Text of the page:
module.exports = function(context, callback) {
	if (A) {
		// Do something.
		callback();
	}
	else if (B) {
		// Do something else.
		callback();
	}
	else {
		// Last option.
		callback();
	}				
};

Try Catch Error Handling

The try catch statement is useful for handling any errors that may occur in your Arc.js functions. It tells Kibo eCommerce to try to execute a block of code, and catch errors if they occur in the try block. Note, however, that the catch block does not detect errors that occur within a Promise chain. To catch these errors, use a .catch statement at the end of the Promise chain.

Important:  To ensure that your Arc.js function does not halt the Kibo eCommerce runtime or break storefront functionality, place callbacks within the try catch statement.If you are familiar with try catch statements, you may know that you can also employ a finally block to execute a final block of code, regardless of whether an error occurred in the try block. Counterintuitively, however, the finally block executes before Promise chains, and because you will likely employ Promises in your Arc.js functions, use of the finally block is generally not recommended.

The following code block demonstrates a high-level example of using the try catch statement within an action file:

module.exports = function(context, callback) {
	try {
		// For starters, run some cool code.
		var meaningfulVariable = 42;
		coolFunction(meaningfulVariable);
					
		// Run this cool Promise chain.
		someFunction().then(function(name) {
			if (something) {
				return somethingCool;
			} else {
				// Do something else.
				callback();
			}
		})
		.then(function() {
			callback();
		})
		.catch(function(err) {
			// Catch errors that occur in the Promise chain...
			console.error(err);
			callback();
		});
	}
	catch (error) {
		// Catch errors that occur in the try block, outside the Promise chain...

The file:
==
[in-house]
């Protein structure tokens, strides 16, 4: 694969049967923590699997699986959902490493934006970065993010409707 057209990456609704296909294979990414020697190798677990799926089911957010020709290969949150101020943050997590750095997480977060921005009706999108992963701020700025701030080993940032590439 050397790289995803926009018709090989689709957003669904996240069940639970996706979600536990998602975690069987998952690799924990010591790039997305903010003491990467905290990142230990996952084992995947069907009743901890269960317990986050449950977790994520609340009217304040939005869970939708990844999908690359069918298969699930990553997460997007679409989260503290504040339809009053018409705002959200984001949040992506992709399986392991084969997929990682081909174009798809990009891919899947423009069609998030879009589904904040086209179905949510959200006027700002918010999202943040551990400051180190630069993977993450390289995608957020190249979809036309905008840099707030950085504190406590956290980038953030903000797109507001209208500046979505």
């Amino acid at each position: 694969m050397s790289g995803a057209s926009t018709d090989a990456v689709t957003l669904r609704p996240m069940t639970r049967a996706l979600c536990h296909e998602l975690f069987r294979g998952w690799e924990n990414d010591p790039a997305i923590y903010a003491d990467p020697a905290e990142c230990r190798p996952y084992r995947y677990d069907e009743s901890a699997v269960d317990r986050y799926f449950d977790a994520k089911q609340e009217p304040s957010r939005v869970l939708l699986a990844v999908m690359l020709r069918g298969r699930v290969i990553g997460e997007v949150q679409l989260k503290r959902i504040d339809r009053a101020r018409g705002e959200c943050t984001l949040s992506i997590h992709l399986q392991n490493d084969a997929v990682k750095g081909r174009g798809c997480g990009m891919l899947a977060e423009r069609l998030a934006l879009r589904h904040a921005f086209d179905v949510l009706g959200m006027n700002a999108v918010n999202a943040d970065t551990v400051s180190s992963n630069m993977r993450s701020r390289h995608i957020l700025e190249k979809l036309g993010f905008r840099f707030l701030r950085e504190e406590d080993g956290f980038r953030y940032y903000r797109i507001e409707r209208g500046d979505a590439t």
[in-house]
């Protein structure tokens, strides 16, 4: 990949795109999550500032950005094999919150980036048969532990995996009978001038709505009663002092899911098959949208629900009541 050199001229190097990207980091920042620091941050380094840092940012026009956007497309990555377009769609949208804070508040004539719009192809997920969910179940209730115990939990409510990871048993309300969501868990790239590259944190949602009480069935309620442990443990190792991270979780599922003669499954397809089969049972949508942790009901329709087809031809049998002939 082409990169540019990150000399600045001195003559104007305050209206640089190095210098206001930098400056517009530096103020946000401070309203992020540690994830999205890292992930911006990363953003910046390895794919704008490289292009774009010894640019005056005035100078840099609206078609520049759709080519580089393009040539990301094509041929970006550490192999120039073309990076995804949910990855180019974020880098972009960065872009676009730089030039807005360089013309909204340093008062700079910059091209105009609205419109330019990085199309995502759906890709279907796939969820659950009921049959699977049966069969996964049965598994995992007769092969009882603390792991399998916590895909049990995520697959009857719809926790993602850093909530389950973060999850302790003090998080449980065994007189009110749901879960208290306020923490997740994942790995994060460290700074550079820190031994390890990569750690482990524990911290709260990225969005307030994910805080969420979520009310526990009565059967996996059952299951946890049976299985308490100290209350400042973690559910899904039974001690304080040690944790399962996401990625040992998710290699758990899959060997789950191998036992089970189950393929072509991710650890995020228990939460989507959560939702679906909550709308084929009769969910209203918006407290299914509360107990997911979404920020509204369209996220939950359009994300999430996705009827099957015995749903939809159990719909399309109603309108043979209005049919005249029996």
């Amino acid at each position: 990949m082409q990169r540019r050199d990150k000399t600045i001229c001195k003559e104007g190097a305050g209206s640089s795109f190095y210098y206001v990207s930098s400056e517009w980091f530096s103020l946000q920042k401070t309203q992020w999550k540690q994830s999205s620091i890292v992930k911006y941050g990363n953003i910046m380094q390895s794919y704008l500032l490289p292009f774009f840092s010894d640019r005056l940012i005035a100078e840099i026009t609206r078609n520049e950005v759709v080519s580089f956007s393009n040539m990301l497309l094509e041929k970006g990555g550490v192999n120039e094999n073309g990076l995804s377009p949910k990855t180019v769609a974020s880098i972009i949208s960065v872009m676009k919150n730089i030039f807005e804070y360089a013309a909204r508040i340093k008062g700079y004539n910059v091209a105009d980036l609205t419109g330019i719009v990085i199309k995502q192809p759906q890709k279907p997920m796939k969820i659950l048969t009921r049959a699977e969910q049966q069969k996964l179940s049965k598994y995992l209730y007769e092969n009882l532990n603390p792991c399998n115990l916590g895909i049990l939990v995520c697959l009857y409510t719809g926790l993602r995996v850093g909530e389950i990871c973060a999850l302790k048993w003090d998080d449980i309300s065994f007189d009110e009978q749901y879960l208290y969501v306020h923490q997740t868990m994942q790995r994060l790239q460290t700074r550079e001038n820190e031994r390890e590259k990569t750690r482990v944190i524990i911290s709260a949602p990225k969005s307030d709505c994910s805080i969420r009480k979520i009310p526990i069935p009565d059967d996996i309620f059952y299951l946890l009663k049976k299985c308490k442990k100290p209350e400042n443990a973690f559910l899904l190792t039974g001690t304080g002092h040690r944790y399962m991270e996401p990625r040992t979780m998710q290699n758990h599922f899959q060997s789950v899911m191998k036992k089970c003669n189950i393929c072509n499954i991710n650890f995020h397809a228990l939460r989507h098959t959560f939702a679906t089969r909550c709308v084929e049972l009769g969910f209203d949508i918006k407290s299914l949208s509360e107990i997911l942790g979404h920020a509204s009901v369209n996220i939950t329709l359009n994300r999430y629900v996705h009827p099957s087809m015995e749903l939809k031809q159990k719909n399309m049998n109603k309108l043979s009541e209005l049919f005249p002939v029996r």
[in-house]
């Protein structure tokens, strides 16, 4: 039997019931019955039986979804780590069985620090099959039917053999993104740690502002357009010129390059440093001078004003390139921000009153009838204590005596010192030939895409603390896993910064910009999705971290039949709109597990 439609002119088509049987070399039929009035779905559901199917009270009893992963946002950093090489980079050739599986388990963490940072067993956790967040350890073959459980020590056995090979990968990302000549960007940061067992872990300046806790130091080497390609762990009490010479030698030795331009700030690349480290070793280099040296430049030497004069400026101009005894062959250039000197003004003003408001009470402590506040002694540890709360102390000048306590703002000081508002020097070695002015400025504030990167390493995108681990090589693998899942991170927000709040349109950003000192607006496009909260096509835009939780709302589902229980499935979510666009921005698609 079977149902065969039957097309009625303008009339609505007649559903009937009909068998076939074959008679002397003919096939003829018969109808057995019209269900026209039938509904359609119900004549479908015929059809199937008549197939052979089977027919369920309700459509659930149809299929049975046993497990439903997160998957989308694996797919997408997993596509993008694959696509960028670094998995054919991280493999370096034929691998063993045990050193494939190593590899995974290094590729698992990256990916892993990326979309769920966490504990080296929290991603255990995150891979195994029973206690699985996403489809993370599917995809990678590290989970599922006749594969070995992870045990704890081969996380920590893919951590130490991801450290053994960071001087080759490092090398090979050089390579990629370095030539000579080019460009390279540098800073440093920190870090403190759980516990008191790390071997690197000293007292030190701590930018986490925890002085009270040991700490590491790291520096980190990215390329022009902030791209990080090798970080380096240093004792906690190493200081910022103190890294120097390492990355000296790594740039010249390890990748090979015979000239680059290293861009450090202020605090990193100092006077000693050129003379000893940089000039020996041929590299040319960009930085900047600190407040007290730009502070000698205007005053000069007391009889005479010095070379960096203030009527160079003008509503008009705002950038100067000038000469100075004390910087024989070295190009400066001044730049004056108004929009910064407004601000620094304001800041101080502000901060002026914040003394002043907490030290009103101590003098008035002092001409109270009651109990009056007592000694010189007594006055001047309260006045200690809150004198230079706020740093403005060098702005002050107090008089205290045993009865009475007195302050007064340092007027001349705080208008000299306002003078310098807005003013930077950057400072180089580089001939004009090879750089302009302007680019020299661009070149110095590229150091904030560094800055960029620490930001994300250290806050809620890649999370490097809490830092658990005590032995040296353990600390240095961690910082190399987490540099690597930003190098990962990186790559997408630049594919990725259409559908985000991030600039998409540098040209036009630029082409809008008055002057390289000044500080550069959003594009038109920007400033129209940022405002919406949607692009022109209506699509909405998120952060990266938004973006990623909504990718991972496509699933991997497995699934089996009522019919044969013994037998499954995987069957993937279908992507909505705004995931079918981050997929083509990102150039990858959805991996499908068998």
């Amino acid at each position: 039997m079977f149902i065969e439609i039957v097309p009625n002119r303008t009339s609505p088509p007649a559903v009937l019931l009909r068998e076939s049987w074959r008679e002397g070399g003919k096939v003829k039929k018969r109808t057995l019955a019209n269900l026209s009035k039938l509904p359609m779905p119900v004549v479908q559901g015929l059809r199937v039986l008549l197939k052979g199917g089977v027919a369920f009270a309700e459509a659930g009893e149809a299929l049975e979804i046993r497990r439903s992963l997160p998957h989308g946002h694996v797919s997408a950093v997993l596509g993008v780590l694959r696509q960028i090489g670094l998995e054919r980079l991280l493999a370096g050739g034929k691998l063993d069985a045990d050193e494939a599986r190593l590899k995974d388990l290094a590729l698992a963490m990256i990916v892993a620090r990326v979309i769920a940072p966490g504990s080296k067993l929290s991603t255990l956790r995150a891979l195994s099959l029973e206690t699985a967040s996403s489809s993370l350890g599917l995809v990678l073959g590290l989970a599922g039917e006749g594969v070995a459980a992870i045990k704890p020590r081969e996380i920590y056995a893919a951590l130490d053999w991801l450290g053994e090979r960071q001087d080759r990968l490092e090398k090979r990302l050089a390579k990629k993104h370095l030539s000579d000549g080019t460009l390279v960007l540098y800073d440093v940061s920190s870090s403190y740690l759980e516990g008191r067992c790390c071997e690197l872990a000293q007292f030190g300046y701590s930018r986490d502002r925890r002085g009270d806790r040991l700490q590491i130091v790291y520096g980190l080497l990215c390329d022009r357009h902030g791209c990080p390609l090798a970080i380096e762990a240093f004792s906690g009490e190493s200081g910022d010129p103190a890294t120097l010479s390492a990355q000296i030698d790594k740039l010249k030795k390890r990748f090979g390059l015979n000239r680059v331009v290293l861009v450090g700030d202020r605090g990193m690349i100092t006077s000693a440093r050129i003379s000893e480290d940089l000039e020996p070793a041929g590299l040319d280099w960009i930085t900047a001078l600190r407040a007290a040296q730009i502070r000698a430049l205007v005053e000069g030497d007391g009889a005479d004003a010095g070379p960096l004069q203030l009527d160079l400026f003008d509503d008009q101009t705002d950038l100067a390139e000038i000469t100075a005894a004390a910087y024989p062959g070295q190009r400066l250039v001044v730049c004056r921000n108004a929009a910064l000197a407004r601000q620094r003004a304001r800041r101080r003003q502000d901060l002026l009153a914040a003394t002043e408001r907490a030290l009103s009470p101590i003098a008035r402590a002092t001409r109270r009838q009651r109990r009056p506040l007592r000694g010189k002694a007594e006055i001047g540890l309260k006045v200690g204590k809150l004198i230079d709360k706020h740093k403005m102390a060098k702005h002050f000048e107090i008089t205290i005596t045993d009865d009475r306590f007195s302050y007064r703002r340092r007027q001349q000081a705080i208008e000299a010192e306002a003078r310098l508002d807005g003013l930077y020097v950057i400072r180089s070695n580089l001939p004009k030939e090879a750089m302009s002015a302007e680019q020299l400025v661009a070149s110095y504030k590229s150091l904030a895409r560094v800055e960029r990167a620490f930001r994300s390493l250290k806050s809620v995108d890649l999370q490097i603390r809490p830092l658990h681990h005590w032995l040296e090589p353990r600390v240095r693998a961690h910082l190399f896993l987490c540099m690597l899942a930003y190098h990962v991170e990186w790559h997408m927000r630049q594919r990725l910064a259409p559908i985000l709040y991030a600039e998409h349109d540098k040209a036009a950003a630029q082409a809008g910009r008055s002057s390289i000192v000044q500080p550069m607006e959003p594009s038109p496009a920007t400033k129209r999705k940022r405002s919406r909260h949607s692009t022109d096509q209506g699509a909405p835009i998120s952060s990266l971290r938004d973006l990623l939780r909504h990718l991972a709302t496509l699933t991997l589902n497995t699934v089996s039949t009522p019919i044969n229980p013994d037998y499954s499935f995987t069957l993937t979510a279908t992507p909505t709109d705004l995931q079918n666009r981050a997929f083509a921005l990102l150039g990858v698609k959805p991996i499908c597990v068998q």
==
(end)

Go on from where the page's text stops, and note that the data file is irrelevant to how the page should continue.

console.error(error);
		callback();
	}
};

Interested in learning more about try catch statements? The Mozilla Developer Network has a good writeup on the topic.

Call a Third-Party Package from within Arc.js

One of the benefits of the Arc.js framework is that it allows you to leverage the thousands of NPM packages developed by the Node.js community. The following code blocks provide an example of loading the Needle HTTP client for use in Arc.js.

Note:  When integrating third-party packages, always load the smallest package possible. If the functionality you require is offered as a subset of the complete module, load the smaller module to minimize delays on your storefront.
  1. Install the package using npm by opening a command prompt in your project folder and entering npm install package name.

    Alternatively, you can list the SDK as a dependency in your package.json file by adding the following code to the file, where you can specify a specific version of the package using a caret followed by the version number or match any version by using an asterisk:
    "devDependencies": {
    	"needle": "*"
    }
  2. Require the package or a helper file that loads the package (shown) in one of your JavaScript files, and then use the package as needed.
    assets/src/domains/someDomain/someActionFile.js
    var serviceCall = require('../../util/needleRequest').makeSampleCall;
    module.exports = function (context, callback) {
    	var sampleData = "<value>" + context.request.url + "</value>";
    	serviceCall(sampleData)
    		.then(function (responseFromCall) {
    			console.log(responseFromCall);
    			callback();
    		})
    		.catch(function(err) {
    			console.error(err);
    			callback();
    		});
    }
    assets/src/util/needleRequest.js
    var needle = require('needle');
    exports.makeSampleCall = function (bodyStr) {
    	var promise = new Promise(function (resolve, reject) {
    		try {
    			needle.post('https://someServer.com',
    			{
    				headers: {
    					'Content-Type': 'text/xml'
    				},
    				body: bodyStr
    			}, function (error, response) {
    				if (!error && response.statusCode == 200) {